In Praise of Point ‘n’ Click

So I went into my local gamestore, looking for something to play on the Wii. I wanted a point and click adventure.

“What?” said the gormless young man.

“Point and click. You know… for kids!”

Needless to say, they didn’t appear to have any. In which case, I thought I’d just share with you why I think this genre is underrated and we, as historians and archaeologists, should be looking at it more closely. Just to remind you, let’s go to Wikipedia:

An adventure game is a video game in which the player assumes the role of protagonist in an interactive story driven by exploration and puzzle-solving instead of physical challenge.[1] The genre‘s focus on story allows it to draw heavily from other narrative-based media such as literature and film, encompassing a wide variety of literary genres. Nearly all adventure games are designed for a single player, since this emphasis on story and character makes multi-player design difficult.[2]

In the Western world, the genre’s popularity peaked during the late 1980s to mid 1990s when many considered it to be among the most technically advanced genres, but it is now sometimes considered to be a niche genre.[3] In East Asia on the other hand, adventure games continue to be popular in the form of visual novels, which make up nearly 70% of PC games released in Japan.[4]

Why I love ’em so:

1) Interactive story. To step into a narrative, and to push against its boundaries and its expectations, to find out and understand the limits and possibilities of its world, is one of the pleasures of this kind of game. It is a series of documents, texts, worldviews. To play well is to step into the mindset of someone else – a historical skill.

Some adventure games spend a lot of time on the backstory, setting up the scenario, before you begin playing. ‘And then there were none‘, by The Adventure Company is a typical (and rather ham-fisted) instance of this. Of course, the classic opening (and perhaps most famous of all) is that supplied by Zork:

From Sean Connolly's post on 'the poetry of computer language'

Spare, minimal, and already signaling the way this world works. My favorite opening of all time is the cinematic for Syberia:

A good point and click adventure foreshadows the events, locations, and kinds of puzzles that one will encounter, right in its opening. Syberia is absolutely brilliant in the way that its cinematics enhance the narrative. When done poorly, a cinematic is simply an expository mechanic, the narrator at your kid’s Grade One pageant.

2) Materiality in a virtual world. In the great games of the genre – again, Syberia, but also Grim Fandango – the logic of interacting with objects makes perfect sense given the world you are in. Objects have a kind of agency, and can go together in multiple ways. (In the poorest games of the genre, only mad clicking about a scene will reveal objects that one can use to ‘solve’ the puzzles which often just involve very tenuous logic linking the various objects in the chain together).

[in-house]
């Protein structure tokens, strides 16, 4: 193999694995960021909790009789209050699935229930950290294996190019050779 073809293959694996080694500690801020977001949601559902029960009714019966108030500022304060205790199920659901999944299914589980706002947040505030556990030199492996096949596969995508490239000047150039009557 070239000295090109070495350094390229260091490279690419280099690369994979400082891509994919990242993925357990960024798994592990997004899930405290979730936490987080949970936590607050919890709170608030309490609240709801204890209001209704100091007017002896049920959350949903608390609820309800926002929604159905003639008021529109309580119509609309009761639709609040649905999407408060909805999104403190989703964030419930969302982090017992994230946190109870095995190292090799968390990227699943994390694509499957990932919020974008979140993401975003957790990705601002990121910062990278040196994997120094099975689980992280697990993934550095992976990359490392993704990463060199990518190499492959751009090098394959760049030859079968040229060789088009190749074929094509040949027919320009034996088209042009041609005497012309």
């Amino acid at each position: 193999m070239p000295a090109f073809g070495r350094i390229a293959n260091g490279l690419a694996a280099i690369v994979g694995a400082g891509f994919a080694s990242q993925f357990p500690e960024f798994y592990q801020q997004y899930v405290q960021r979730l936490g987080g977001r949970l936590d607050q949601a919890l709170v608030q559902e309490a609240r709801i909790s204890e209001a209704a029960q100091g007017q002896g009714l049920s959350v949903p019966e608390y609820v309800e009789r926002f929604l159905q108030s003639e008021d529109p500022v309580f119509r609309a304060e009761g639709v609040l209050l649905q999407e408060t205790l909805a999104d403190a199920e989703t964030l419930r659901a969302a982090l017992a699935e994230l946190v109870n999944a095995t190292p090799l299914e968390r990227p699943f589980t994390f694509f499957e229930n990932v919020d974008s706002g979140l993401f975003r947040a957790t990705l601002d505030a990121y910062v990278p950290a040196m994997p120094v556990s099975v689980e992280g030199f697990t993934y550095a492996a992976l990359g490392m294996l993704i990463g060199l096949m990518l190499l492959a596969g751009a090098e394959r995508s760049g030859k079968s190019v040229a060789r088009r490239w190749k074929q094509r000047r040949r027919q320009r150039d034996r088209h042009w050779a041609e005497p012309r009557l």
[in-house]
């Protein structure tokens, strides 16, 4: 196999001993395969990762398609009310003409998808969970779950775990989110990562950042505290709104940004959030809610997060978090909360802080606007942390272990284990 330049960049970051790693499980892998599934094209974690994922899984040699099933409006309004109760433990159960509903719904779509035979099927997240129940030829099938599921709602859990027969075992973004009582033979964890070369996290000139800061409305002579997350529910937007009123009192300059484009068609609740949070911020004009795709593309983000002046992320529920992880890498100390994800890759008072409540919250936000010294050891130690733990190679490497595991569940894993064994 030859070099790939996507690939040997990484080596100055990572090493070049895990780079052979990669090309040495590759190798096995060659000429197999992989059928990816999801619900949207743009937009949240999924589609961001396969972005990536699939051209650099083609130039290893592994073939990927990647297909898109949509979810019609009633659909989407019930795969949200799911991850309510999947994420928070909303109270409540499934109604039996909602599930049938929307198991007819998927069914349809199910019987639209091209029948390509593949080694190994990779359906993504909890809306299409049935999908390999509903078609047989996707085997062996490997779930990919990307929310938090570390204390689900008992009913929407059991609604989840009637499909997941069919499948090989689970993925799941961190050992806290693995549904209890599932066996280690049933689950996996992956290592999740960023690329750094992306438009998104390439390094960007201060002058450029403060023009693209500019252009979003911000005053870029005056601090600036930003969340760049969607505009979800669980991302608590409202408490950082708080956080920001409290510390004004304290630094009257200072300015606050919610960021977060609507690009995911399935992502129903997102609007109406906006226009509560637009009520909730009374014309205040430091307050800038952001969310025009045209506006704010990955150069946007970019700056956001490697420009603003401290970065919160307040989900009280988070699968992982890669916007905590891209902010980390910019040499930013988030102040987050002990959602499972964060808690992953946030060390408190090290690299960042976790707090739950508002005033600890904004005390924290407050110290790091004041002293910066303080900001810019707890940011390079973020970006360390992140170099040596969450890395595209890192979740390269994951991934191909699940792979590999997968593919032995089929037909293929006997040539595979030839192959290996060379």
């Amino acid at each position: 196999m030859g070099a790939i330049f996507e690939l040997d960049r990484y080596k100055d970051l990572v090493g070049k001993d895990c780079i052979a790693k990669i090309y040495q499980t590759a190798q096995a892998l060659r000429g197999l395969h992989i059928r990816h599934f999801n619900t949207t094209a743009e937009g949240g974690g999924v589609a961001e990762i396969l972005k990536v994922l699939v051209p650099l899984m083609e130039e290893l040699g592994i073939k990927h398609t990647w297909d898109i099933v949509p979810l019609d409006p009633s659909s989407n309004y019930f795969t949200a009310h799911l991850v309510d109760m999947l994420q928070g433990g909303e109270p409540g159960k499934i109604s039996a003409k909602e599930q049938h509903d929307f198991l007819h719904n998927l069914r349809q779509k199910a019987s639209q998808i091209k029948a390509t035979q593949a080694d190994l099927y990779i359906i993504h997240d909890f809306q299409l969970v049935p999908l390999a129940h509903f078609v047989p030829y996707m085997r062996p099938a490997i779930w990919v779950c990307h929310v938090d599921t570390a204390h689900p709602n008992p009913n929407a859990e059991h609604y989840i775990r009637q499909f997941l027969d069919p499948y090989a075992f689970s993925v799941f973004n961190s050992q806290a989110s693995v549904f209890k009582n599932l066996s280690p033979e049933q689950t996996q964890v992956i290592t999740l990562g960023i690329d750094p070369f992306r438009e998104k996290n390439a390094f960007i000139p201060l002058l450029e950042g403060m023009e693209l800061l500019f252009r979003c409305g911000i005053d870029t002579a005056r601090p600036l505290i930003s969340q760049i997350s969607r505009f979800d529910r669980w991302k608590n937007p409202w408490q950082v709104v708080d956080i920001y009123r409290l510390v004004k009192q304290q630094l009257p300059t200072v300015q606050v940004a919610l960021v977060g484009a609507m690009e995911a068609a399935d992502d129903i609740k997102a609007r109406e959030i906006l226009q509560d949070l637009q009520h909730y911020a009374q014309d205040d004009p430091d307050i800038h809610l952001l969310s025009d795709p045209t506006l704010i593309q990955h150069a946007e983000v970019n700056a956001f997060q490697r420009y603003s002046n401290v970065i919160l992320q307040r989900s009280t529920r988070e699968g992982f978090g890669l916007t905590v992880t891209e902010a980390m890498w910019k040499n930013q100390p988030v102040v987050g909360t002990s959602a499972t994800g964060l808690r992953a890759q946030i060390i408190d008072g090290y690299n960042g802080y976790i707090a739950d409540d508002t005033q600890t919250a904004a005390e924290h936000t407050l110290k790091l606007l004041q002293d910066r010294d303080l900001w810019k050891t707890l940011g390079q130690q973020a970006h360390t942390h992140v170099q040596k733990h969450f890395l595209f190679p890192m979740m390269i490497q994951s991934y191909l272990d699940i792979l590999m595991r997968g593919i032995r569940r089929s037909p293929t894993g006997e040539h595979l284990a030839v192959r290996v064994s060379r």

Physical Anthropology in the Land of the Dead: Pushing Up the Daisies.

Point and click adventures (and really, adventure games more generally) encourage the player – even force the player – to confront ideas about narrative, storytelling, the limits of knowledge, and the agencies of objects. What more could you want, for justification to play these in your historical methods / archaeological theory classes?

Further reading:

Adventure Gamers – reviews, downloads, screenshots, freeware

Adventure Maker – make point and click adventures for iphone and ipod touch

Adventure Game Studio – get your retro on, a la Sierra / Luscasarts.

(Grim Fandango cover art low-resolution image,, c1998 LucasArts)


  1. Zack & Wiki is great, but you definitely have to look into the Sam and Max: Freelance Police games. They’re really great and bring to bear that idea of item interaction agency. Often the solution to a puzzle isn’t simply presenting different objects and hoping one of them “clicks” (har har), but rather presenting the right items in a sequence. Sam and Max do that very well, and when you have all the right items, the chain feels all the more satisfying, because of the interplay between all the characters.

  2. Adventure games certainly pose great questions about narrative. Even take Resistance 3 for example. To learn the story of the invasion of the Chimera, the player is forced to collect journals, and audio logs. If you don’t collect them all, you have a fragment of the story. If you’re lazy, you can go online to say and read a secondary source. That is another player who has collected all the journals and synthesized them into a historical narrative.

    Collecting fragments of the past, can teach the player to understand the amount of conjecture or filling in the blanks, historians have to do.

    As with point and click adventures, I think there is a great possibility if the developers include alternate endings, can teach us that the way we use objects, results in a different outcome.

    I was directed to this website, from your second year history class at Carleton. This is my first post and thoughts about what you’re ‘doing’ here, I think its great.

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